Back to Issue Thirty-Three

a brief history of nuclear physics


after Franny Choi

J. Robert Oppenheimer, father of the atomic bomb, died of throat cancer in 1967. Positron Emission Tomography (PET scan) which utilizes the same technology as the atomic bomb to effectively map cancer cells was invented in the 1970s.

oppenheimer wore a suit & tie to the beautiful desert.
reading john donne to pre-crackled air. batter my heart,
three person’d god. see the world, seconds before it changes.

quick kit fox, vulpes macrotis, in the sagebrush. wide ears hear
each rip in the atmosphere. later, feasting on all the dead.
accustomed to birds tumbling from the sky.

tracer & detector, the nurse reminds me that even hours
after the test i’ll be radioactive. to avoid pregnant women.
no thought to my own body. they inject it through a needle.

some cried, some cheered. but they all remarked on his strut.
later, oppenheimer only complains about the second bomb.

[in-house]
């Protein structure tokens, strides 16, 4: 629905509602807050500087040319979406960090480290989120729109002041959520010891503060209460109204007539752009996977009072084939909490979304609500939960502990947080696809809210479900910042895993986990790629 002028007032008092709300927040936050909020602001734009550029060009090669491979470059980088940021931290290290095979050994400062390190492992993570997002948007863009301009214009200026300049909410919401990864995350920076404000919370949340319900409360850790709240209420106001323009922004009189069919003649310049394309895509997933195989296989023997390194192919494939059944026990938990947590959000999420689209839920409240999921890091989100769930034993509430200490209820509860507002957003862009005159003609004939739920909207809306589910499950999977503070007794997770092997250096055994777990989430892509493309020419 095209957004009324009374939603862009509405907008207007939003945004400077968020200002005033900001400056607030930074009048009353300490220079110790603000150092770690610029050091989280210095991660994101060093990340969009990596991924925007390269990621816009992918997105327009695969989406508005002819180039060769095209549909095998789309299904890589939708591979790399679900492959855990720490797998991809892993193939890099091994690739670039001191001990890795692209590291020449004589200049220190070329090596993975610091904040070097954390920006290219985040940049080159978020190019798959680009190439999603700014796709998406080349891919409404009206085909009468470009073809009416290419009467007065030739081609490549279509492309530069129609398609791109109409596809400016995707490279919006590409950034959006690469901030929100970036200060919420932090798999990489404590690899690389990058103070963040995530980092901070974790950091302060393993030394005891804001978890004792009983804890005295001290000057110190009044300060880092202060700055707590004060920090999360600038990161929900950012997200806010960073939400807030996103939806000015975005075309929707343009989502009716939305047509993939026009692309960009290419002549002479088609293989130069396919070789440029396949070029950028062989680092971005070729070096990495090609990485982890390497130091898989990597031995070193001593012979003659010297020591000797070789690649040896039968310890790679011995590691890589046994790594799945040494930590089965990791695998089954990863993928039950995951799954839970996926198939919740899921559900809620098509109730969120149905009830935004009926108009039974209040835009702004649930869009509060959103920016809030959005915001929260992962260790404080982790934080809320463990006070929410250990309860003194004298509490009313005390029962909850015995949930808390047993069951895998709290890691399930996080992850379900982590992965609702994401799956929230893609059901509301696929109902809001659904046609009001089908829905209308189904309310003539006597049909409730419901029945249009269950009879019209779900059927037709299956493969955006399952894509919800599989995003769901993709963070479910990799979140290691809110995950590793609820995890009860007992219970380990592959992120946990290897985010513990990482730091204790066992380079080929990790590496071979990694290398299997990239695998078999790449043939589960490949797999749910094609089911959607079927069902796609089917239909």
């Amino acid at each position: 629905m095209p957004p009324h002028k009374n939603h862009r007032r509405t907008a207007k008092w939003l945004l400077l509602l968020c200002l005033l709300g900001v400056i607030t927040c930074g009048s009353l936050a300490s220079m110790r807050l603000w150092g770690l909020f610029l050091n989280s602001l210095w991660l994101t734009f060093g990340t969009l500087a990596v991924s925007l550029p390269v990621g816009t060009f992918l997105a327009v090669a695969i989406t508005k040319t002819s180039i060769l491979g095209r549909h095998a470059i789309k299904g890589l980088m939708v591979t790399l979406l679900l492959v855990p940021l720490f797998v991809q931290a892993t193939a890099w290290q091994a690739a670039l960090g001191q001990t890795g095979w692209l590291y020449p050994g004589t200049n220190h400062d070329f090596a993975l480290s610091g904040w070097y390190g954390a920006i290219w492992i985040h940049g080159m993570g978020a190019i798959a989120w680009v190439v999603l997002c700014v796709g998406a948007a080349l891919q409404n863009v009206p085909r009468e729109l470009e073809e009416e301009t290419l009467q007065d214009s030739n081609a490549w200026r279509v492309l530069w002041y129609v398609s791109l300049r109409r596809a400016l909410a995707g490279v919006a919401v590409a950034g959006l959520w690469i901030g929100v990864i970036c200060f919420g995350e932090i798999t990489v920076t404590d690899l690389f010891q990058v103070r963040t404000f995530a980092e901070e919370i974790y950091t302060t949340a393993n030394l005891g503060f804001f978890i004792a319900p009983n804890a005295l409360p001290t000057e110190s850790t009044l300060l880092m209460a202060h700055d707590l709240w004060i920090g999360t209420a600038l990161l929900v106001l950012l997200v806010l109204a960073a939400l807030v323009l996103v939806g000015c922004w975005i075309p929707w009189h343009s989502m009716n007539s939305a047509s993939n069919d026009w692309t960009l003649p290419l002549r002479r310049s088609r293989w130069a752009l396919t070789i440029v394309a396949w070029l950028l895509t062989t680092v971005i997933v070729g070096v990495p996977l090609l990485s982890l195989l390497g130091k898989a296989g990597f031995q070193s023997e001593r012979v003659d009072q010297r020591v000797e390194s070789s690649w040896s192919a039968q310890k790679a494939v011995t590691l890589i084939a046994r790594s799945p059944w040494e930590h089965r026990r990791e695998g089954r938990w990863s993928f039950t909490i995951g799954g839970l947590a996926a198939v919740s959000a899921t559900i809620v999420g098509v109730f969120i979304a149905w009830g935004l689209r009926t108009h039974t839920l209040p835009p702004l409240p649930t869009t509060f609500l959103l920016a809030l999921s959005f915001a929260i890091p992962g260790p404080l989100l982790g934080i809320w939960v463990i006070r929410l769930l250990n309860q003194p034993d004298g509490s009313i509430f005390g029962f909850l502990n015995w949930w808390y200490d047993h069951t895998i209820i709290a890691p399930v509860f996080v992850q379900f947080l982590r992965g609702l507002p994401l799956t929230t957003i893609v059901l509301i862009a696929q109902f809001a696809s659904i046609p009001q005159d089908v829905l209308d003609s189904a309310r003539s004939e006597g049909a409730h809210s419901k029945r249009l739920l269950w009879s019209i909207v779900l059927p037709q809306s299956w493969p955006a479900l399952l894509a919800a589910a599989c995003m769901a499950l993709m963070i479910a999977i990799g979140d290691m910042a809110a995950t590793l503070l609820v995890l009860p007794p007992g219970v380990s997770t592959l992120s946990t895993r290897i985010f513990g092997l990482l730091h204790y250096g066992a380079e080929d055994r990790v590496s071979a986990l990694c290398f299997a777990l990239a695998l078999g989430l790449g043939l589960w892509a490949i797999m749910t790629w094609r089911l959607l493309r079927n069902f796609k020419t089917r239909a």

the cancer that kills him couldn’t be seen like mine.

if each snake felt it, i can’t be sure. rattlesnake & boa.
the ground tremoring, smoke spreading. now, a landmark
with tours that walk the bone-spread earth.

the machine moves back & forth, cataloguing each
cancer cell until the test shows none. they say
congrats! & give me a keychain to remember it by.


Taylor Garrison is a 2020 Bucknell Seminar for Undergraduate Poets fellow. She recently received the Edwin W. Miller award for Excellence in Creative Writing. Her poetry has appeared in Not Very Quiet, Catfish Creek, and elsewhere. Taylor holds a BA in History from Muhlenberg College. She lives in Easton, PA.


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